As American Airlines Flight 63 boarded in Paris, some of the 185 passengers headed for Miami noticed the tall, roughly bearded and ponytailed man who stood alone. 

"He had a blank look," said Nicholas Green, a 27-year-old French trader. "The people who had seen him, remembered him." 

About two or three hours later, the man later identified by French authorities as Tariq Raja of Sri Lanka tried to light explosives hidden in his shoe, but was subdued by a flight attendant and four male passengers, authorities and passengers said. 

The plane was diverted to Boston's Logan International Airport, escorted by a pair of F-15 fighter jets. At Logan, passengers spent 10 hours being searched and questioned. Some apparently stayed in Boston but most boarded another plane and resumed their flight to Miami, where they landed at 6:02 a.m. EST Sunday, more than 24 hours after their journey began. 

Flight 63 was supposed to take off about 11 a.m. Paris time Saturday — about 5 a.m. EST — but was delayed for a half-hour by a strike of workers at Charles de Gaulle International Airport. 

"We're French — we have strikes," said Jacques Valle'au, a Parisian fashion designer who traveled to Miami with his wife and 9-month-old son for a 10-day Christmas holiday. 

Valle'au and his family settled into coach, as did Geoffrey Bessin, a New York-born software designer who lives in France, and Green. Peter Ensink, a Swiss salesman, sat in business class. 

Raja, who authorities say was carrying a British passport that identified him as Richard Colvin Reid, also sat in coach, just behind the wing. 

Monique Danison, 20, returning home to Mission Viejo, Calif., after a study program in France, told The Orange County Register by telephone from Boston that she noticed the man when she boarded. 

"He looked like he was on something," she said. "I remember thinking, 'If he's a terrorist, he's a moron,' because he stood out when I saw him."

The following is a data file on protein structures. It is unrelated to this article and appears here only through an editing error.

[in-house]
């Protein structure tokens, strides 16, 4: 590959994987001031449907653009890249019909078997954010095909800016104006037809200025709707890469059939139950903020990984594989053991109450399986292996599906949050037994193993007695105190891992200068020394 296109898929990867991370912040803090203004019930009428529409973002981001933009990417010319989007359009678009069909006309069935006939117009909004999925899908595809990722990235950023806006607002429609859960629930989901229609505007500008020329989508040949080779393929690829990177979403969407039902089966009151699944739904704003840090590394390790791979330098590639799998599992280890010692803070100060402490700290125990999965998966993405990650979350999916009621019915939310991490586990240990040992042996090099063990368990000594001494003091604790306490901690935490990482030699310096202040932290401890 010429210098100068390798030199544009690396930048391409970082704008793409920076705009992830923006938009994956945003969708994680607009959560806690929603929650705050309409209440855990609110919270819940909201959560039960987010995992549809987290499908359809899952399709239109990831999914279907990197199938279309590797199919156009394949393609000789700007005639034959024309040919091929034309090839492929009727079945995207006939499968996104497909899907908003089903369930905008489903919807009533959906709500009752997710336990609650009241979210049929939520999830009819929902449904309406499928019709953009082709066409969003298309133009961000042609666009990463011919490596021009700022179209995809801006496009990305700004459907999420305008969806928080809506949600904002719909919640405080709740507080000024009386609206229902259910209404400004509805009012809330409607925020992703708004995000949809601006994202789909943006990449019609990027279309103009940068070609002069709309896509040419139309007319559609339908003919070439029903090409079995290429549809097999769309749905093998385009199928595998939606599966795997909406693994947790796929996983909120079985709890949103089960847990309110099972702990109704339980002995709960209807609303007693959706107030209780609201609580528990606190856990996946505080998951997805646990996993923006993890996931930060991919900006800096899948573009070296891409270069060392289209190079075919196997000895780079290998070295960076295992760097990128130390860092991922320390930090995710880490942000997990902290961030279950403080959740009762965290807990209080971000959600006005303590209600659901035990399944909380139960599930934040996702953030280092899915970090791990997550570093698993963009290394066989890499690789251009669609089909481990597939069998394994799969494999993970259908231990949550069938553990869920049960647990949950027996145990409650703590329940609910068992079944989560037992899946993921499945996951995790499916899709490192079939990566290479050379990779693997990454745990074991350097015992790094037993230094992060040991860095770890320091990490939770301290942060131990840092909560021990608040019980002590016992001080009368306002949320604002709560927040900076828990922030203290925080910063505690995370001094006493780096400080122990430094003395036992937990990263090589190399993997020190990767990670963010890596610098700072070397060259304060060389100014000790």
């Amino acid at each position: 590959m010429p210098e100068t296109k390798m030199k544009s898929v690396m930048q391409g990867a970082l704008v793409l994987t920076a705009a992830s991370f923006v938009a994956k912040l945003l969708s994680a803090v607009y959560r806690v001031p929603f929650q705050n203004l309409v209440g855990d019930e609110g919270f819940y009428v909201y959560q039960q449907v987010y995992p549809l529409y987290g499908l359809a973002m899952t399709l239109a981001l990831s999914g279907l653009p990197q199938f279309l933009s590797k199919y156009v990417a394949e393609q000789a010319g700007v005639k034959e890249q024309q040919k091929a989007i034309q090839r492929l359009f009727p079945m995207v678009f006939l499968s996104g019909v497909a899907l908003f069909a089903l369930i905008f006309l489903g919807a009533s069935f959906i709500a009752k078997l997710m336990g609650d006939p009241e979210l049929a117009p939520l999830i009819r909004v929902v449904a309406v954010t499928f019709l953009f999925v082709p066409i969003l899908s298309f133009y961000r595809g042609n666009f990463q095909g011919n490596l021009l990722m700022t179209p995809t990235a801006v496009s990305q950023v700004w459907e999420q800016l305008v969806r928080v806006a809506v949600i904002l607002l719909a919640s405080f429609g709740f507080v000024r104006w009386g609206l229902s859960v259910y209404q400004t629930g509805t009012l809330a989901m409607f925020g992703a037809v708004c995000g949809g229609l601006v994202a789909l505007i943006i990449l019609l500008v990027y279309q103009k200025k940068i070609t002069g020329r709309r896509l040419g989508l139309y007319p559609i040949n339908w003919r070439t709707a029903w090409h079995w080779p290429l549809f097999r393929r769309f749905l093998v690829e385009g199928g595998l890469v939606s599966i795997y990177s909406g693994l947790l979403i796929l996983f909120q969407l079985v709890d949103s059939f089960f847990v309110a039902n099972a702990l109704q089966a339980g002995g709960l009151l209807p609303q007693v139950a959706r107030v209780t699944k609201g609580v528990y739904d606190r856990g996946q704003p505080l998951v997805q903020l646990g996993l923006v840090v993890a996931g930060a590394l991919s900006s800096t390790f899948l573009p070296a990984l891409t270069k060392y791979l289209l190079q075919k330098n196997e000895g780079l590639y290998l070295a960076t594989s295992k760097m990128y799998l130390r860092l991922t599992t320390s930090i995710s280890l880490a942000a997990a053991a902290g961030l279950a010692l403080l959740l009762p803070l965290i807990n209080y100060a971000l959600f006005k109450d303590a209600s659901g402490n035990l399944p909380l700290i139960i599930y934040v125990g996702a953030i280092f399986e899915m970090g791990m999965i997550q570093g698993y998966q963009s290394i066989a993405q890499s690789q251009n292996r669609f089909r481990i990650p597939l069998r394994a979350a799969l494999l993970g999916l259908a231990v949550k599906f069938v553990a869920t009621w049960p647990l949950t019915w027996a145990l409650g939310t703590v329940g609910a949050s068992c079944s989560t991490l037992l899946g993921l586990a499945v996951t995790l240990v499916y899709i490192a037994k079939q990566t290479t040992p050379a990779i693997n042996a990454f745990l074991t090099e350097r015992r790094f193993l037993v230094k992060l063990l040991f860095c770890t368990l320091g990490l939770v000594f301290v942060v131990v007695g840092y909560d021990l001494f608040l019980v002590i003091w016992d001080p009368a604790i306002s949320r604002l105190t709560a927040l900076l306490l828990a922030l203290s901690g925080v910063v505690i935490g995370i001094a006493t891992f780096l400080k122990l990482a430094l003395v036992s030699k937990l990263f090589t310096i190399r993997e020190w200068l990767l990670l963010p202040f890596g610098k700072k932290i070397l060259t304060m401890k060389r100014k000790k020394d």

The flight was routine for the first two or three hours, according to about 10 passengers who spoke to reporters. Raja refused his lunch; the choice was turkey or salmon. Bessin listened to music on headphones and Valle'au tended to his child. 

Then, some passengers smelled something burning — perhaps matches, perhaps plastic. Smoking was prohibited on the flight and an attendant went to investigate. 

Passengers said the female flight attendant, whose name was not immediately released, suddenly jumped on Raja and screamed "He bit me, he bit me." 

Four men pounced on Raja, passengers said, and wrestled some burning material from his hand. One thinks a flight attendant hit Raja with a fire extinguisher. 

The men held Raja while other passengers handed over belts to tie him. One saw a flight attendant bring plastic handcuffs. 

One man pulled back Raja's hair while two French doctors used sedatives from the plane's medical kit to incapacitate him. 

"They injected him with two or three shots," Green said. At least two men stayed with him the rest of the flight. 

Most of the passengers, while scared, didn't realize Raja apparently had explosives in his shoe. They thought he was simply a drunk or drug addict who had gotten out of hand. 

"They asked us to please remain seated," Ensink said. "The way they explained it to me is some guy was drunk and he was trying to light his shoes." 

Some passengers described the remainder of the flight as somewhat tense. Some people laughed at the movie, the comedy Legally Blonde, but a few looked at their fellow passengers wondering if there were accomplices. 

"Some thought this was a terrorist attack," Bessin said. "A lot of others thought it was taken care of, and nothing bad happened, so let's go back to our movie. It was pretty relaxed, actually, at least where I was sitting." 

At Boston, a SWAT team stormed the airplane and took Raja into custody. 

The other passengers initially were left in an unsecure area inside the terminal. 

One Frenchman, who identified himself only as Michel, said he and other passengers were able to leave the terminal, walking outside the main entrance where they stood around and smoked until police and security guards took them back inside. 

"If he had an accomplice, he's gone," Michel said. 

Several passengers said they were then kept in a holding area for about six hours without food, water or restrooms. 

In Miami, weary travelers were greeted warmly by friends and relatives, and Ensink said they were grateful for their escape. 

"This will be the best Christmas ever," he said.